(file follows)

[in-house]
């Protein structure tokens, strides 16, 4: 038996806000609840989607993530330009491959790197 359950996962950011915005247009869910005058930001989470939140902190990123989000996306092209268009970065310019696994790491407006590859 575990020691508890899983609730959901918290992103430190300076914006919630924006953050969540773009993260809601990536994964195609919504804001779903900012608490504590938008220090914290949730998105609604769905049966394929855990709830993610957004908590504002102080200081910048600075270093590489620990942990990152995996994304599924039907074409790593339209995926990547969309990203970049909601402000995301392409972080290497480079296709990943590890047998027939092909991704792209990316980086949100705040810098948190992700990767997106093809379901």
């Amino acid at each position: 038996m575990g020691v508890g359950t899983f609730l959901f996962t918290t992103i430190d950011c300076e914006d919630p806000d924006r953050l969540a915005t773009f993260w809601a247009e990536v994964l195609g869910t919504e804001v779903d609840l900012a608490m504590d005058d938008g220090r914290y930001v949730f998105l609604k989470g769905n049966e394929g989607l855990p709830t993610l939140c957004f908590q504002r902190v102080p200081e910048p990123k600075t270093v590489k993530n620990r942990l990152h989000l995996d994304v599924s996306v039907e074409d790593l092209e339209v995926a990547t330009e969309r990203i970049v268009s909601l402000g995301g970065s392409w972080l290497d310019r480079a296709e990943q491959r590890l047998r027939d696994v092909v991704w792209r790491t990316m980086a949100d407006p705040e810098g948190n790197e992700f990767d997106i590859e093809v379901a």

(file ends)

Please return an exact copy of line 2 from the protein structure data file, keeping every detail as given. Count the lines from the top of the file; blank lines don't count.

């Protein structure tokens, strides 16, 4: 038996806000609840989607993530330009491959790197 359950996962950011915005247009869910005058930001989470939140902190990123989000996306092209268009970065310019696994790491407006590859 575990020691508890899983609730959901918290992103430190300076914006919630924006953050969540773009993260809601990536994964195609919504804001779903900012608490504590938008220090914290949730998105609604769905049966394929855990709830993610957004908590504002102080200081910048600075270093590489620990942990990152995996994304599924039907074409790593339209995926990547969309990203970049909601402000995301392409972080290497480079296709990943590890047998027939092909991704792209990316980086949100705040810098948190992700990767997106093809379901």